TORONTO, May 24, 2018 /CNW/ - People with a BMI of over 30, treated with Saxenda® (liraglutide) for weight management, lost an average of 8.1 kg (17.9 lbs) after six months in a real-world clinical setting, in combination with diet and exercise. The data were presented this week at both the 25th European Congress on Obesity (ECO 2018) in Vienna, Austria and the 23rd Annual International Meeting of the International Society for Pharmacoeconomics and Outcomes Research (ISPOR 2018) in Baltimore, USA.i,ii
The real-world study investigated the effects of Saxenda® in Canadians who were prescribed the treatment by their doctor for weight management. After six months, people treated with Saxenda® achieved 7.1 per cent weight loss, with 63.4 per cent and 35.2 per cent of people losing ≥5 per cent and >10 per cent of their body weight, respectively.i,ii Results from the trial were in line with those observed in the SCALE clinical trial program.iii Real-world studies are important because they help us understand treatment effectiveness and safety, and treatment patterns that are collected outside of a controlled clinical trial environment.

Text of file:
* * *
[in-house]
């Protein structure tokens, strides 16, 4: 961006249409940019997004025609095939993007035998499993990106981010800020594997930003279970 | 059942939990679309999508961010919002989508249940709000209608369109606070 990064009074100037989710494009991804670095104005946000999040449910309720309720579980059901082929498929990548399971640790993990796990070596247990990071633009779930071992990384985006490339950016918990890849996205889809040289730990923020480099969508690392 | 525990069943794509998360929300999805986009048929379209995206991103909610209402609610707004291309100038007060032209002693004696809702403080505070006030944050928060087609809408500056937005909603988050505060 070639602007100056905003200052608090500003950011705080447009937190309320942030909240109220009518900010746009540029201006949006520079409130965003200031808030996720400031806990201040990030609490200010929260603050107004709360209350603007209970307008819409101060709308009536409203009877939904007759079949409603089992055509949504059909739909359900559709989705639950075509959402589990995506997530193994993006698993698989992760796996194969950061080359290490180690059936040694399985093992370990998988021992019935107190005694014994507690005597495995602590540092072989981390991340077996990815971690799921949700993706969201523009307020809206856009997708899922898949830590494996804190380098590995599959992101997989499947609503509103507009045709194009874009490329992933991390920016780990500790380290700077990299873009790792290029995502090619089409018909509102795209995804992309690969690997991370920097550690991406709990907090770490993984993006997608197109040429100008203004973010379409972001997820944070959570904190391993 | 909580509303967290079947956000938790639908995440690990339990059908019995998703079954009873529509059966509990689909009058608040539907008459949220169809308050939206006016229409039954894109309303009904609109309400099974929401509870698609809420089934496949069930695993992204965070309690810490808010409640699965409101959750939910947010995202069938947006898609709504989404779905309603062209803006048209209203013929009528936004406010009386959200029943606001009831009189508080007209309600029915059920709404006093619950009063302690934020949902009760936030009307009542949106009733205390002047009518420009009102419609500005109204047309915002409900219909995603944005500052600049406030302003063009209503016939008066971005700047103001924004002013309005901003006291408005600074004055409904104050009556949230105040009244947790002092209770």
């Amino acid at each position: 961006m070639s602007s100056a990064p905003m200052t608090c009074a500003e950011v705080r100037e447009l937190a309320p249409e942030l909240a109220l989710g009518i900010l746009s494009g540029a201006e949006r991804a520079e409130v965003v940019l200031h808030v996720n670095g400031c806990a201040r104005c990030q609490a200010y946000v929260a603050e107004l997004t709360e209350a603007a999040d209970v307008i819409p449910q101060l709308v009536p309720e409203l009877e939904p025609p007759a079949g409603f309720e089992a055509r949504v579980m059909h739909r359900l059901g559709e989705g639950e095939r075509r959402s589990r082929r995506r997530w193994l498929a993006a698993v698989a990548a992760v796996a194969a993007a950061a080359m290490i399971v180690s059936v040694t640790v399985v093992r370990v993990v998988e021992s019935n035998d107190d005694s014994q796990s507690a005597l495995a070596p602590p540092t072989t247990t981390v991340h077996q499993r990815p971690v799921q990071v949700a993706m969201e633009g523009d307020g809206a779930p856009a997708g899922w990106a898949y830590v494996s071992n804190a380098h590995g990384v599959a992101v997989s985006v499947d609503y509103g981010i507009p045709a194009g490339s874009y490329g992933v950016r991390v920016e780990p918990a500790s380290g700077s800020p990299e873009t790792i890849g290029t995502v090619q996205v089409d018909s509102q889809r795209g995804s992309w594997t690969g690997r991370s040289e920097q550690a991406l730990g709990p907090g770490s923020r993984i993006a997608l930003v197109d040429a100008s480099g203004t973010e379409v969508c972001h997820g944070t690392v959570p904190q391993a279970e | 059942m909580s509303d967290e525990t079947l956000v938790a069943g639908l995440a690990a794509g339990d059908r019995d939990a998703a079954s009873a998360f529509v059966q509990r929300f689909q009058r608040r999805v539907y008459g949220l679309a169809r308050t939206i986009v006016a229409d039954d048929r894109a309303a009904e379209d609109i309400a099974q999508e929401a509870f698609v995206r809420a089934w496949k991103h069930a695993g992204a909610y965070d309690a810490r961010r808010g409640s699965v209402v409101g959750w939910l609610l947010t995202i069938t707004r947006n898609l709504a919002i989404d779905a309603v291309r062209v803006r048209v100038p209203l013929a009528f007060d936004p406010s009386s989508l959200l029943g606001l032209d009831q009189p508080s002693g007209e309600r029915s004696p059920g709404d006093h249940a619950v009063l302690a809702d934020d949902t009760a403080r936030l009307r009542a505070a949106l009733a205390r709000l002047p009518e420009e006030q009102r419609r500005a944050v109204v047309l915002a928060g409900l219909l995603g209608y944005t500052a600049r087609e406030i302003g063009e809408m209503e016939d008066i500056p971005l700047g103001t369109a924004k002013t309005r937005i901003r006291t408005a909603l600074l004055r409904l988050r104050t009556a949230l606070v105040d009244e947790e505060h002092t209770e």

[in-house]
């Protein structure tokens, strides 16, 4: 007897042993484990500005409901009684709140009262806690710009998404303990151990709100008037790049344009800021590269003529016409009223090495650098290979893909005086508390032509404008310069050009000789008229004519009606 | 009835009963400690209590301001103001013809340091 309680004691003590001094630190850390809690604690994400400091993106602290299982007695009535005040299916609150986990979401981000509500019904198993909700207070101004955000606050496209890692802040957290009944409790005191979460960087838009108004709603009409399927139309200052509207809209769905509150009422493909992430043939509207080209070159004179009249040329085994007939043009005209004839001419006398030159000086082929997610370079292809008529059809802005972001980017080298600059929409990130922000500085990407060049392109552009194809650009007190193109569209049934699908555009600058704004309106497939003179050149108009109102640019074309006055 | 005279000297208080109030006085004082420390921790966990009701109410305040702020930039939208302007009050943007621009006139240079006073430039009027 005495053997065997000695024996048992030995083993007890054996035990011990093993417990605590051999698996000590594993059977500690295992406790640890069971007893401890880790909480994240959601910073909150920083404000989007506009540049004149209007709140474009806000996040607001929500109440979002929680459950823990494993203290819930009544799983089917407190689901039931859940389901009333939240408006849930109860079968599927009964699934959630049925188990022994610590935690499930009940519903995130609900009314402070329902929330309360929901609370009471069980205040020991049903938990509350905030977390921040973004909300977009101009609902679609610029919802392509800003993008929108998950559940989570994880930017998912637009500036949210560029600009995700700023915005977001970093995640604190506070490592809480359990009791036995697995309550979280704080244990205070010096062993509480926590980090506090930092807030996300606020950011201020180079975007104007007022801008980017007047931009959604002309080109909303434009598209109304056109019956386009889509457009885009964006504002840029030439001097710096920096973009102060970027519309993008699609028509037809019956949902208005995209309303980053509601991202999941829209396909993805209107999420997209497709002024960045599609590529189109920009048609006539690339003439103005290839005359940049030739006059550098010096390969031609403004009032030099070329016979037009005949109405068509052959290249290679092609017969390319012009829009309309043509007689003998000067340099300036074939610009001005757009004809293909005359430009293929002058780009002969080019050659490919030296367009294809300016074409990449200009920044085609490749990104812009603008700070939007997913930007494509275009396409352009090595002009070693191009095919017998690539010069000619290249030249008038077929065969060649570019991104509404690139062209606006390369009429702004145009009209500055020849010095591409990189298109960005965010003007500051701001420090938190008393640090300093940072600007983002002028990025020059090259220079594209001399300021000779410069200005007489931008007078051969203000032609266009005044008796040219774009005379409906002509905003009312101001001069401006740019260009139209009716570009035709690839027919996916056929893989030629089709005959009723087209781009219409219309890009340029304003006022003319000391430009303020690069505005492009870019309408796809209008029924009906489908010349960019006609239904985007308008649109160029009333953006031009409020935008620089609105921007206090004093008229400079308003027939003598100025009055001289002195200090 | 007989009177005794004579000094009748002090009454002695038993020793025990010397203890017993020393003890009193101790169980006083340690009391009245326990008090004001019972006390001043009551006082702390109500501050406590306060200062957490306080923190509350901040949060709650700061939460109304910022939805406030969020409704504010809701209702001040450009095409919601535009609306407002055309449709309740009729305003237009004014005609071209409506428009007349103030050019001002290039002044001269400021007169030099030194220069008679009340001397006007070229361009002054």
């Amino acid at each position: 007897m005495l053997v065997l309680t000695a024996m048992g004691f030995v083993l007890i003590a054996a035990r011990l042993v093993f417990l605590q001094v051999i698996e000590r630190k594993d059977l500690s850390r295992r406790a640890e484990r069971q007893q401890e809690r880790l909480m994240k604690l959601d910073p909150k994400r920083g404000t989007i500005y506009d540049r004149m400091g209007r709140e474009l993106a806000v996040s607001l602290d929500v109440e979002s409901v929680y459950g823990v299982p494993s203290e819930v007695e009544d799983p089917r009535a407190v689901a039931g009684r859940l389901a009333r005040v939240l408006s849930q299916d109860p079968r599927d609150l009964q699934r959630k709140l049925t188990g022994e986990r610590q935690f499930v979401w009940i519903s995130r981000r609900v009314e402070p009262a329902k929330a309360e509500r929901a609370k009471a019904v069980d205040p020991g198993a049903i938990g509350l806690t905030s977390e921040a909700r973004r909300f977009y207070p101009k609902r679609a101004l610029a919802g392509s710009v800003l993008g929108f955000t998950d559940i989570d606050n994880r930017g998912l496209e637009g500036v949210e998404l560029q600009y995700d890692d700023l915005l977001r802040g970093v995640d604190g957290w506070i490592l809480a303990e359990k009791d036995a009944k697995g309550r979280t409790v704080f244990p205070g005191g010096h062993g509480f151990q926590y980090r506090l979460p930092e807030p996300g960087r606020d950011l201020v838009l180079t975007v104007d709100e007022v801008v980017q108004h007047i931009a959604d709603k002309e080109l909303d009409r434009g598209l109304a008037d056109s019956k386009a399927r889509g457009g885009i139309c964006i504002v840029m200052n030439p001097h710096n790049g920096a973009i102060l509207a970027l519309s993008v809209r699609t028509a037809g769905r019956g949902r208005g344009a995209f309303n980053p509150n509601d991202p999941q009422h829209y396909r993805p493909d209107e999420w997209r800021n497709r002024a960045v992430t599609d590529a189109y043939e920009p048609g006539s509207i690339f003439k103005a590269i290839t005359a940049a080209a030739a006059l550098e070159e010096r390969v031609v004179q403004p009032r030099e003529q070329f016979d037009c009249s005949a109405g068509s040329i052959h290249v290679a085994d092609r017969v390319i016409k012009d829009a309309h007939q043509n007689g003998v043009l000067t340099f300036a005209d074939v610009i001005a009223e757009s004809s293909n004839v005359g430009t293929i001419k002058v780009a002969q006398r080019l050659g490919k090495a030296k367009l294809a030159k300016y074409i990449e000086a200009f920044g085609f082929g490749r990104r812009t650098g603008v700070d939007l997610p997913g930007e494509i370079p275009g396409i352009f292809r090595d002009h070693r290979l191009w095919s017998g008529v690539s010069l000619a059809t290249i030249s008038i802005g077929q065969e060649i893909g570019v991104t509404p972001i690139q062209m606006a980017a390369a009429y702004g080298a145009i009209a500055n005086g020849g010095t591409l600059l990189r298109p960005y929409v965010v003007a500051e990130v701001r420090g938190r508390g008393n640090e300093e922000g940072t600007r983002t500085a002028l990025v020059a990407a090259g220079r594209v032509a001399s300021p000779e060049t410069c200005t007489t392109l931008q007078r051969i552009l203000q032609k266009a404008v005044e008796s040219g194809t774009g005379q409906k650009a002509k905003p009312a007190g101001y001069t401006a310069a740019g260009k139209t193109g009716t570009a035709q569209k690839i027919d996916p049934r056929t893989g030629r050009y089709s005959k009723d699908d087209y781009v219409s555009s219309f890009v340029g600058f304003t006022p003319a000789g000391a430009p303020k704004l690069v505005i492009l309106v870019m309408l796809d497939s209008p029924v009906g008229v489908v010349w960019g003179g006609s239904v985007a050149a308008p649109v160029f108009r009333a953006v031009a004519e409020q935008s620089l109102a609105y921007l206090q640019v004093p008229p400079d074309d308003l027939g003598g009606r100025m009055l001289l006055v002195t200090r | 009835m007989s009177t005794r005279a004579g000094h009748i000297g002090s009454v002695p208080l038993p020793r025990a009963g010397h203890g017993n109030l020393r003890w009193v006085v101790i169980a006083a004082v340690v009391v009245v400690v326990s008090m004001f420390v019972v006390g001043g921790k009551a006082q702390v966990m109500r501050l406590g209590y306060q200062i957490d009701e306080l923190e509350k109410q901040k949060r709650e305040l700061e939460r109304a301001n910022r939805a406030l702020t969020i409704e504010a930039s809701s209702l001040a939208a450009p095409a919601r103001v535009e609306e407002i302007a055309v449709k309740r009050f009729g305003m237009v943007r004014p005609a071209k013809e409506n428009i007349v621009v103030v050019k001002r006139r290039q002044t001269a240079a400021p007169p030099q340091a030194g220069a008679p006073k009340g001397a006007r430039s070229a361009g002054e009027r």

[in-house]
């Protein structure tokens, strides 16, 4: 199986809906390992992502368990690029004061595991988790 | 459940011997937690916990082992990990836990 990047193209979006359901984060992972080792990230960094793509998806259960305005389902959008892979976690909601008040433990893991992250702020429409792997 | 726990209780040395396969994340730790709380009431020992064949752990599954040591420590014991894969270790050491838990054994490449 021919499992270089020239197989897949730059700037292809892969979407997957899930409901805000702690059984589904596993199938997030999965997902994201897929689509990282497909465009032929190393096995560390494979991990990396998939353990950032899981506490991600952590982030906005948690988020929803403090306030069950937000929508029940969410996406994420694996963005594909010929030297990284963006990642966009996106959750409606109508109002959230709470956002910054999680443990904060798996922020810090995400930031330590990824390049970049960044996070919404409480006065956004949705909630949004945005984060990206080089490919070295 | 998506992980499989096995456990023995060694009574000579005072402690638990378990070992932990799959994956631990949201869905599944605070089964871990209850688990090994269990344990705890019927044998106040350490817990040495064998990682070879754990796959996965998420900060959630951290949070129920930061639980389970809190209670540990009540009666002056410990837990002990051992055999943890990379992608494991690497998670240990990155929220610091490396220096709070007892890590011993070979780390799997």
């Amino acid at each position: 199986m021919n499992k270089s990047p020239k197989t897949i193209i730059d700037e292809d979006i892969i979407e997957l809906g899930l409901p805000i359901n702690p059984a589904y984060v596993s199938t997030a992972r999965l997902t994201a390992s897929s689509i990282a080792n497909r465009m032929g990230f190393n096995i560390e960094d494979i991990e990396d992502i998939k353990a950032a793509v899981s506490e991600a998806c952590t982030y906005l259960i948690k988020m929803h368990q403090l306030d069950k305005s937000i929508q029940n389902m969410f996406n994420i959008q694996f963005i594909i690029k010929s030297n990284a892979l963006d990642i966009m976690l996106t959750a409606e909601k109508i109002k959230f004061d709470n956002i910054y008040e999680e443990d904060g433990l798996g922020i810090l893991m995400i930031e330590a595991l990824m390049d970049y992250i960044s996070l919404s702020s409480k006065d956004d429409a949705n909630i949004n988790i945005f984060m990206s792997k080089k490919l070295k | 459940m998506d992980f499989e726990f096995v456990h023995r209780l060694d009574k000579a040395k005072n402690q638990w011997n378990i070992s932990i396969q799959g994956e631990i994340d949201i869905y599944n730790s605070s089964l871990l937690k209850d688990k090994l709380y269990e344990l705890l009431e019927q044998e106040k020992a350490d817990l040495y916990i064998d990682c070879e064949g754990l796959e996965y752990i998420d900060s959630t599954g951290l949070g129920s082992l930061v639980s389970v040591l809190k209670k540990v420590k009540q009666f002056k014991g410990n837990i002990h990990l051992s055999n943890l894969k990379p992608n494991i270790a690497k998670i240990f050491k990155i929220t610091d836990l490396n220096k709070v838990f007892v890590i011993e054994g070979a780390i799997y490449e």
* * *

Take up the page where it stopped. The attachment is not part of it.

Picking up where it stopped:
"Obesity is a complicated disease with multiple causes, requiring a range of treatment options – beyond simply eating less and moving more – to help people lose weight and keep the weight off," said Dr. Sean Wharton of the Wharton Medical Clinic, Toronto, and lead investigator. "Weight loss of five to 10 per cent can have significant health benefits, including reducing the risk of developing cardiovascular disease and type 2 diabetes. In this study we are seeing real-world evidence of meaningful weight loss."
Canadians treated with Saxenda® for at least six months may have a decrease in glycated haemoglobin (A1c), and systolic blood pressure, both of which are indicators of cardio-metabolic health.i,ii
About the Saxenda® real world effectiveness study
The study objective was to investigate the real world clinical effectiveness of Saxenda®, in combination with diet and exercise. The study examined records from a total of 311 Canadians who had received Saxenda® for weight management for ≥4 months (210) and ≥6 months (167). People whose records were included in the study had an average body mass index (BMI) of 40.7 kg/m2 and weight of 114.8 kg (or 253.1 lbs) at baseline.i,ii
Saxenda® (liraglutide) is a once-daily glucagon-like peptide-1 (GLP-1) analogue with 97 per cent similarity to naturally occurring human GLP-1,iv a hormone that is released in response to food intake.v Like human GLP-1, Saxenda® regulates appetite by increasing feelings of fullness and satiety, while lowering feelings of hunger and prospective food consumption, thereby leading to reduced food intake. As with other GLP-1 analogues, Saxenda® stimulates insulin secretion and lowers glucagon secretion in a glucose-dependent manner.iv Saxenda® was evaluated in the SCALE (Satiety and Clinical Adiposity – Liraglutide Evidence) phase 3a clinical trial program.